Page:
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Saturday, October 15, 2011

Why the "burden of proof is on the theist" argument should go the way of the dodo

Only a hundred years after the dodo was officially declared extinct, Europeans refused to believe such a fantastical creature had existed.  It became a myth much like the unicorn.  By 1800, professional naturalists were casting doubt on written descriptions of the bird, as well as on extant drawings, many of which did display striking inconsistencies.  It became scientific vogue to deny the bird's existence and to challenge the Oxford head and foot [the "remains of the last known stuffed dodo"] as fakes.  Why, skeptics asked, has no one preserved a skeleton?  Skepticism was so strong by 1850 that a group of zoologists journeyed to Mauritius in search of dodo bones.  [After none] were found..., the dodo was denounced as a scientific fraud.
Finally, in 1863..., a resident of Mauritius... discovered numerous scattered bones that he painstakingly assembled into several complete dodo skeletons [and] shipped [them] to major museums where they were studied and pronounced authentic. Thanks to his efforts, we not only know with certainty that the dodo existed, but what it looked like.
-Charles Panati, p. 203-204
Moral of the story: simply because something can't be proven doesn't mean it doesn't exist, a.k.a., lack of evidence isn't necessarily evidence of lack, a.k.a. "There are [at least potentially] more things in heaven and earth Horatio than dreamt of in your philosophy".  The unspoken assumption in the "God's existence must be proven in order to be worthy of belief" argument is that everything in existence must be provable.  Yet, it would have been those who argued that the dodo existed who would have been right despite their inability to prove this.  Likewise, the lack of proof for God's existence is not sufficient to carry the argument.
Complicating the situation is the supernatural nature of God, assuming He (1) exists.  Since our senses can normally only detect material objects, we lack the means by which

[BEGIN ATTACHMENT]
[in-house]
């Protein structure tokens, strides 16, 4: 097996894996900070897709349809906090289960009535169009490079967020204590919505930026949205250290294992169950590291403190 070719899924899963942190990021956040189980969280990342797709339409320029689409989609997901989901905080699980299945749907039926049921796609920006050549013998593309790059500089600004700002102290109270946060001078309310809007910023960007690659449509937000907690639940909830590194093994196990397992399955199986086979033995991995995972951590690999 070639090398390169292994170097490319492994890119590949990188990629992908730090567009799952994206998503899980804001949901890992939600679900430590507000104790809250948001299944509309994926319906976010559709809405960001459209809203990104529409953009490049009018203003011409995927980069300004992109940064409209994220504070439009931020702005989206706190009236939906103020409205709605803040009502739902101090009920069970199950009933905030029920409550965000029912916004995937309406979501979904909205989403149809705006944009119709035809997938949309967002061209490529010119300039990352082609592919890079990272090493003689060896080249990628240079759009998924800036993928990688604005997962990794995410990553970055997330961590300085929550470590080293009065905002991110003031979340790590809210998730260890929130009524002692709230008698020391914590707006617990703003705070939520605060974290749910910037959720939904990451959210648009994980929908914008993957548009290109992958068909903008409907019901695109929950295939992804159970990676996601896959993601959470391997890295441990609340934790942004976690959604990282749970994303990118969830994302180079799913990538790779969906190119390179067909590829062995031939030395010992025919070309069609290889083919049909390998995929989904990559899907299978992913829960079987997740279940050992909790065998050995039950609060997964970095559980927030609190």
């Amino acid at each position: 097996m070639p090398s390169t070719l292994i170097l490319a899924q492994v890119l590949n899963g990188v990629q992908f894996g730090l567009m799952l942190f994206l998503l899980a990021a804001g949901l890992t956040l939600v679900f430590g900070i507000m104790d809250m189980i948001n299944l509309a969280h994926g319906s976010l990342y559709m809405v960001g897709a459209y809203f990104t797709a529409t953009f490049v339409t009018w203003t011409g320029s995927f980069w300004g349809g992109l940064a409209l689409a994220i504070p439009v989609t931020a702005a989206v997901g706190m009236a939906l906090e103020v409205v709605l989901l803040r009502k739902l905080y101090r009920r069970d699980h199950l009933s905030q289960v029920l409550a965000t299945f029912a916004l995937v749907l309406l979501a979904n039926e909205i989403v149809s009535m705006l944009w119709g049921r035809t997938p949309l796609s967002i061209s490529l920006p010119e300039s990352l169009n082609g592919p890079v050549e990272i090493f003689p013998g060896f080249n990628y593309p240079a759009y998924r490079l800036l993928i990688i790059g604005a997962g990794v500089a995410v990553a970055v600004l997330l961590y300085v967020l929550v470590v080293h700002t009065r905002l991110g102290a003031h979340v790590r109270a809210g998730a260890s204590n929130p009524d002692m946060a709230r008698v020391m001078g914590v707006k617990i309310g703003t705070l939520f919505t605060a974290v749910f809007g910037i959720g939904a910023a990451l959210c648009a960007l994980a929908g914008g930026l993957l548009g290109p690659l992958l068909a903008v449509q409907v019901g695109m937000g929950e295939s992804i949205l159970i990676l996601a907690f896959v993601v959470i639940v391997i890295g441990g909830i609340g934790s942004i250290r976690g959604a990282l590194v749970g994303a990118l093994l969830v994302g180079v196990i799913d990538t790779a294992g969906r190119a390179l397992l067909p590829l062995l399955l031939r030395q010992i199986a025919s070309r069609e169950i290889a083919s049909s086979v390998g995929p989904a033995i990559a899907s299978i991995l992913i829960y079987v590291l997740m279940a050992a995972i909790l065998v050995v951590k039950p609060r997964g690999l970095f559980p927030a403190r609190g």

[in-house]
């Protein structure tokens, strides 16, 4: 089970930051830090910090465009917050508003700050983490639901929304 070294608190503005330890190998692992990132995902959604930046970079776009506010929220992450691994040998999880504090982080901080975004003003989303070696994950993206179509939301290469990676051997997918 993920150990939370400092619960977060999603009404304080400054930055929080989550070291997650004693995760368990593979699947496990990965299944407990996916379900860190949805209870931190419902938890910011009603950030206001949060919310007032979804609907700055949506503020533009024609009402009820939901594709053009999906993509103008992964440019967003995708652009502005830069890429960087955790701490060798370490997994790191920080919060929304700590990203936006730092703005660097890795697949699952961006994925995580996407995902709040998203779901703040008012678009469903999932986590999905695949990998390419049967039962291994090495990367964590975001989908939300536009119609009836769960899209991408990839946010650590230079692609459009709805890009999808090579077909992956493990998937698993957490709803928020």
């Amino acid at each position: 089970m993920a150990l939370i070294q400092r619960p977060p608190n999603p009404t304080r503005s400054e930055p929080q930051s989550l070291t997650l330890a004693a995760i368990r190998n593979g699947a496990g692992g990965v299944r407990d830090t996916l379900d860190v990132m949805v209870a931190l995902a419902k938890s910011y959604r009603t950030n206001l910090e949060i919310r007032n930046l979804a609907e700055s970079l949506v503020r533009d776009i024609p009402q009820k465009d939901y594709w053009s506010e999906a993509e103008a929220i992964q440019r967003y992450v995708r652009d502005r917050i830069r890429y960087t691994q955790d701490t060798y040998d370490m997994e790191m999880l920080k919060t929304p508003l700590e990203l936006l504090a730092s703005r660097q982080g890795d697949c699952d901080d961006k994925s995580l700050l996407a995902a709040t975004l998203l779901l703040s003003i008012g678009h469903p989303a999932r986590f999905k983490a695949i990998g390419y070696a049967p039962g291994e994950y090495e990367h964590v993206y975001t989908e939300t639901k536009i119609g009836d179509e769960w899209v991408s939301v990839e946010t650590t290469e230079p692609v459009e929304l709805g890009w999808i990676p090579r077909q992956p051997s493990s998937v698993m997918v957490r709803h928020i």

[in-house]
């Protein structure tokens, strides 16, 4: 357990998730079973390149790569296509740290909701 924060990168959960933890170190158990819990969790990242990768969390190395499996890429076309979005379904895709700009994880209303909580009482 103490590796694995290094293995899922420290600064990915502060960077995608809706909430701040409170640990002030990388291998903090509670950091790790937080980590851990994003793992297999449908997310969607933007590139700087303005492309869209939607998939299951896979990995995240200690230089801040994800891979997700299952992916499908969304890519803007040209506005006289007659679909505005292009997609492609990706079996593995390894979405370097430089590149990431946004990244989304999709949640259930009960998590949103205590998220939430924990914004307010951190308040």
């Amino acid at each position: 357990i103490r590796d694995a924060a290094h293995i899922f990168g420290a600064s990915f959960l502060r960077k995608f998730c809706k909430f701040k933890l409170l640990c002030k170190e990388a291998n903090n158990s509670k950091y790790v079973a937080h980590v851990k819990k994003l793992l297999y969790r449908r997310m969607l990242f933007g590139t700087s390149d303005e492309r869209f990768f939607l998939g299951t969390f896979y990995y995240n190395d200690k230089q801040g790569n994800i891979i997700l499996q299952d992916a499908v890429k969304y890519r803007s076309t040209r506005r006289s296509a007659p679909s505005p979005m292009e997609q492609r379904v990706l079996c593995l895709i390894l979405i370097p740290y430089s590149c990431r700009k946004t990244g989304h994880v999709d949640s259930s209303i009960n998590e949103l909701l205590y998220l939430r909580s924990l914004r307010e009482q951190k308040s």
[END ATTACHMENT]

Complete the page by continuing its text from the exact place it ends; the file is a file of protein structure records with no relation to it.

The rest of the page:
Returning once again to the debate over the dodo, each could muster reasons to support their position.  The pro-dodo camp could point to the preserved head and foot, the skeptics could counter with the lack of a complete skeleton.  If the former tried to buttress their argument by referring to the drawings made of the dodo, the latter could try to discredit them as evidence due to the inconsistencies.  The problem is that there is no known way to objectively weigh the strengths of each side's arguments.  Which should count more, the head and foot and drawings on the one side or the lack of a skeleton and inconsistency of the drawings on the other?  A similar predicament arises in the debate over God.  A given proof considered as airtight by one side is treated as inconsequential by the other.
Further complicating the matter is that our senses can only normally detect material objects.  God, however (assuming that He exists) would be a supernatural Being.  Therefore, we could only detect Him if He permits us to.  We lack the means to force Him to do so.  Thus, a God who we must be able to prove would be a contradiction in terms.
All this probably could have been avoided in the beginning if theists had, instead of taking up the atheist's challenge to prove the existence of God, questioned why they should have to.  After all, almost everyone accepts at least a few beliefs as true without proof and it would be nigh impossible to get through daily life if they didn't.  Imagine, for example, if one had to prove that his or her food was not poisonous before eating it.  Oddly enough, support for the idea that proof is too high a standard comes from Austin Cline,'s Agnosticism / Atheism Guide, who writes: "The first thing to keep in mind is that the phrase 'burden of proof' is a bit more extreme than what is often needed in reality. Using that phrase makes it sound like a person has to definitely prove, beyond a doubt, that something is true; that, however, is only rarely the case. A more accurate label would be a 'burden of support' - the key is that a person must support what they are saying."  A better measure, I contend, would be that as long as I believe the arguments for God's existence and against His non-existence outweigh the arguments against His existence and for His non-existence, it is rational for me to continue belief in His existence.  On the contrary, it would be illogical for me not  to believe in His existence in such a case.
(1) I shall, for the sake of convenience, refer to such a Being using the traditional Judeo-Christian masculine forms

N.B.: I realize that, unlike the dodo, God, if such a being exists and chose to do so, could reveal Himself, but that's a topic that will be addressed in a whole 'nother (future) post.

Panati, Charles.  Panati's Extraordinary Endings of Practically Everything and Everything.  New York: Harper & Row (1989).

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